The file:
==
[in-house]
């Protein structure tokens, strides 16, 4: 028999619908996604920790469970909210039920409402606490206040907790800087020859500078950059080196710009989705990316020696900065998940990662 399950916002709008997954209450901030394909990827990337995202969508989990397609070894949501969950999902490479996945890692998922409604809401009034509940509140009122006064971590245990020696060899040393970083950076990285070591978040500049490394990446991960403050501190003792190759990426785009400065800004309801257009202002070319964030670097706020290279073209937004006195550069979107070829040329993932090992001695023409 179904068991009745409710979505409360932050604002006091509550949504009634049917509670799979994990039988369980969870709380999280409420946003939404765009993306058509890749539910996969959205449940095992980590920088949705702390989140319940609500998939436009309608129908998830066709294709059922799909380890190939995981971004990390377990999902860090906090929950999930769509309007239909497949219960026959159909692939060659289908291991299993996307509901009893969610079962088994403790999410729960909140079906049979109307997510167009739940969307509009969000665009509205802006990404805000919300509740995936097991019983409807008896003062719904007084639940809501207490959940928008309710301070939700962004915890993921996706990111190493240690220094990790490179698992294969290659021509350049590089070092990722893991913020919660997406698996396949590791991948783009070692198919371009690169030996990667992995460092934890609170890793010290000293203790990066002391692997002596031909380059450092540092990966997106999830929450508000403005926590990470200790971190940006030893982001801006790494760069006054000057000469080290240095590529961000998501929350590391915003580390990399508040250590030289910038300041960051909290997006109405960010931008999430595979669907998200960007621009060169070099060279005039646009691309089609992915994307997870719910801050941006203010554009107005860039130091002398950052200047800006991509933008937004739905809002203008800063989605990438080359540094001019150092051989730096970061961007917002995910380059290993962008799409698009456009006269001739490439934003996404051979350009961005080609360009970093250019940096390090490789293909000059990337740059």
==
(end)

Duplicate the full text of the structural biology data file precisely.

[in-house]
């Protein structure tokens, strides 16, 4: 028999619908996604920790469970909210039920409402606490206040907790800087020859500078950059080196710009989705990316020696900065998940990662 399950916002709008997954209450901030394909990827990337995202969508989990397609070894949501969950999902490479996945890692998922409604809401009034509940509140009122006064971590245990020696060899040393970083950076990285070591978040500049490394990446991960403050501190003792190759990426785009400065800004309801257009202002070319964030670097706020290279073209937004006195550069979107070829040329993932090992001695023409 179904068991009745409710979505409360932050604002006091509550949504009634049917509670799979994990039988369980969870709380999280409420946003939404765009993306058509890749539910996969959205449940095992980590920088949705702390989140319940609500998939436009309608129908998830066709294709059922799909380890190939995981971004990390377990999902860090906090929950999930769509309007239909497949219960026959159909692939060659289908291991299993996307509901009893969610079962088994403790999410729960909140079906049979109307997510167009739940969307509009969000665009509205802006990404805000919300509740995936097991019983409807008896003062719904007084639940809501207490959940928008309710301070939700962004915890993921996706990111190493240690220094990790490179698992294969290659021509350049590089070092990722893991913020919660997406698996396949590791991948783009070692198919371009690169030996990667992995460092934890609170890793010290000293203790990066002391692997002596031909380059450092540092990966997106999830929450508000403005926590990470200790971190940006030893982001801006790494760069006054000057000469080290240095590529961000998501929350590391915003580390990399508040250590030289910038300041960051909290997006109405960010931008999430595979669907998200960007621009060169070099060279005039646009691309089609992915994307997870719910801050941006203010554009107005860039130091002398950052200047800006991509933008937004739905809002203008800063989605990438080359540094001019150092051989730096970061961007917002995910380059290993962008799409698009456009006269001739490439934003996404051979350009961005080609360009970093250019940096390090490789293909000059990337740059």